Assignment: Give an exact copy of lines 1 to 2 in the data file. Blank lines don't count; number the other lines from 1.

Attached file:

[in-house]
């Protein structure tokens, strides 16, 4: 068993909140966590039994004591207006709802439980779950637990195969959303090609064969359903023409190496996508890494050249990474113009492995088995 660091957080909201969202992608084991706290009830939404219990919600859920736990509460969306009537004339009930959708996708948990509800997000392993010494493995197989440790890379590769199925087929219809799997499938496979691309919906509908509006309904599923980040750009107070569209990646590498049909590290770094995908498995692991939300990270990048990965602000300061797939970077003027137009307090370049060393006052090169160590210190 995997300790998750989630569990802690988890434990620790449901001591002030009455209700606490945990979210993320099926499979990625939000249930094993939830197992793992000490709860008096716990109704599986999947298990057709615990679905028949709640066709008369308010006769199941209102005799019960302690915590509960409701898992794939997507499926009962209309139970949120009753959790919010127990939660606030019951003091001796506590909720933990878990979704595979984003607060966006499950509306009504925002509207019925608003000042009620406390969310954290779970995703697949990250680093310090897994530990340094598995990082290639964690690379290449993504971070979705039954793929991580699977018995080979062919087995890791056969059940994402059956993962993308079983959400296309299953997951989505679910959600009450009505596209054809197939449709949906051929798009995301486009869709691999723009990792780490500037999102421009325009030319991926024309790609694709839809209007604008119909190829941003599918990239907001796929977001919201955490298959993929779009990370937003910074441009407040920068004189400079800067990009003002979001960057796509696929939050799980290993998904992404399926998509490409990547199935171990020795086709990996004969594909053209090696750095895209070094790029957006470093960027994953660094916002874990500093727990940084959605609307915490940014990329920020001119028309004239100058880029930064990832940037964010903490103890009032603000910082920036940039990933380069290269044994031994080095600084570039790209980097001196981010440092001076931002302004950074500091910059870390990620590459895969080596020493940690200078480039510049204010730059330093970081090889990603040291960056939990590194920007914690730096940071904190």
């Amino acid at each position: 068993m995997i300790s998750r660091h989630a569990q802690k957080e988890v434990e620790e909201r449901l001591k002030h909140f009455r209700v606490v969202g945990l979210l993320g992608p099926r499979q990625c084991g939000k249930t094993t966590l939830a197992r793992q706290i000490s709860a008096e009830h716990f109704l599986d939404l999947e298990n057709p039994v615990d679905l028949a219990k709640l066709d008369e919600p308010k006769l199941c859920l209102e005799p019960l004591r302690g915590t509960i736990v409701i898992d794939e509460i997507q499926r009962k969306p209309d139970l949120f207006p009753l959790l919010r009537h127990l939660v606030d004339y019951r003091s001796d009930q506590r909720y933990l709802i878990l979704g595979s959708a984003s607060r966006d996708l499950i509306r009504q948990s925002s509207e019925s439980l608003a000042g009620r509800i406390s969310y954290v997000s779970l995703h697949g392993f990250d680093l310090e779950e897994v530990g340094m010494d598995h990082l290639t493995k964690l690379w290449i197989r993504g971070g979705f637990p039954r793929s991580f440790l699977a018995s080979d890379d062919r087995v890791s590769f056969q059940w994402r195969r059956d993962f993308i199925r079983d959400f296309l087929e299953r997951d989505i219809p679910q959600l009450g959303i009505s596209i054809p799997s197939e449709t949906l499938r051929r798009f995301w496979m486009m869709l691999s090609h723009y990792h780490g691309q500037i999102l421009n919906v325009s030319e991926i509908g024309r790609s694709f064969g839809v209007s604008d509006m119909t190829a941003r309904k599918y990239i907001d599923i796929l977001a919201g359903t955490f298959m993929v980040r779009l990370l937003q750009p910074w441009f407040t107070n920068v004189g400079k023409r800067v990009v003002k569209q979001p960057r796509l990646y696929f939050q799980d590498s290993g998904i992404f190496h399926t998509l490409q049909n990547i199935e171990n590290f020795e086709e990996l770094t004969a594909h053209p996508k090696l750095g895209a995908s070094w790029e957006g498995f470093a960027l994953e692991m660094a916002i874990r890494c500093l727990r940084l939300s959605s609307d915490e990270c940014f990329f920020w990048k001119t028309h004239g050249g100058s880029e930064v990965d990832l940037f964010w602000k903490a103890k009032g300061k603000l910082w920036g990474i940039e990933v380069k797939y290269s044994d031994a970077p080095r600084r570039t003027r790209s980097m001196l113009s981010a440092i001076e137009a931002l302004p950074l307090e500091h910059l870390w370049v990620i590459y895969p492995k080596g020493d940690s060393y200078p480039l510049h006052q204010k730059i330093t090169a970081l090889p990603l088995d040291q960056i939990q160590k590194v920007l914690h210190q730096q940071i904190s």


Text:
[in-house]
């Protein structure tokens, strides 16, 4: 068993909140966590039994004591207006709802439980779950637990195969959303090609064969359903023409190496996508890494050249990474113009492995088995 660091957080909201969202992608084991706290009830939404219990919600859920736990509460969306009537004339009930959708996708948990509800997000392993010494493995197989440790890379590769199925087929219809799997499938496979691309919906509908509006309904599923980040750009107070569209990646590498049909590290770094995908498995692991939300990270990048990965602000300061797939970077003027137009307090370049060393006052090169160590210190 995997300790998750989630569990802690988890434990620790449901001591002030009455209700606490945990979210993320099926499979990625939000249930094993939830197992793992000490709860008096716990109704599986999947298990057709615990679905028949709640066709008369308010006769199941209102005799019960302690915590509960409701898992794939997507499926009962209309139970949120009753959790919010127990939660606030019951003091001796506590909720933990878990979704595979984003607060966006499950509306009504925002509207019925608003000042009620406390969310954290779970995703697949990250680093310090897994530990340094598995990082290639964690690379290449993504971070979705039954793929991580699977018995080979062919087995890791056969059940994402059956993962993308079983959400296309299953997951989505679910959600009450009505596209054809197939449709949906051929798009995301486009869709691999723009990792780490500037999102421009325009030319991926024309790609694709839809209007604008119909190829941003599918990239907001796929977001919201955490298959993929779009990370937003910074441009407040920068004189400079800067990009003002979001960057796509696929939050799980290993998904992404399926998509490409990547199935171990020795086709990996004969594909053209090696750095895209070094790029957006470093960027994953660094916002874990500093727990940084959605609307915490940014990329920020001119028309004239100058880029930064990832940037964010903490103890009032603000910082920036940039990933380069290269044994031994080095600084570039790209980097001196981010440092001076931002302004950074500091910059870390990620590459895969080596020493940690200078480039510049204010730059330093970081090889990603040291960056939990590194920007914690730096940071904190």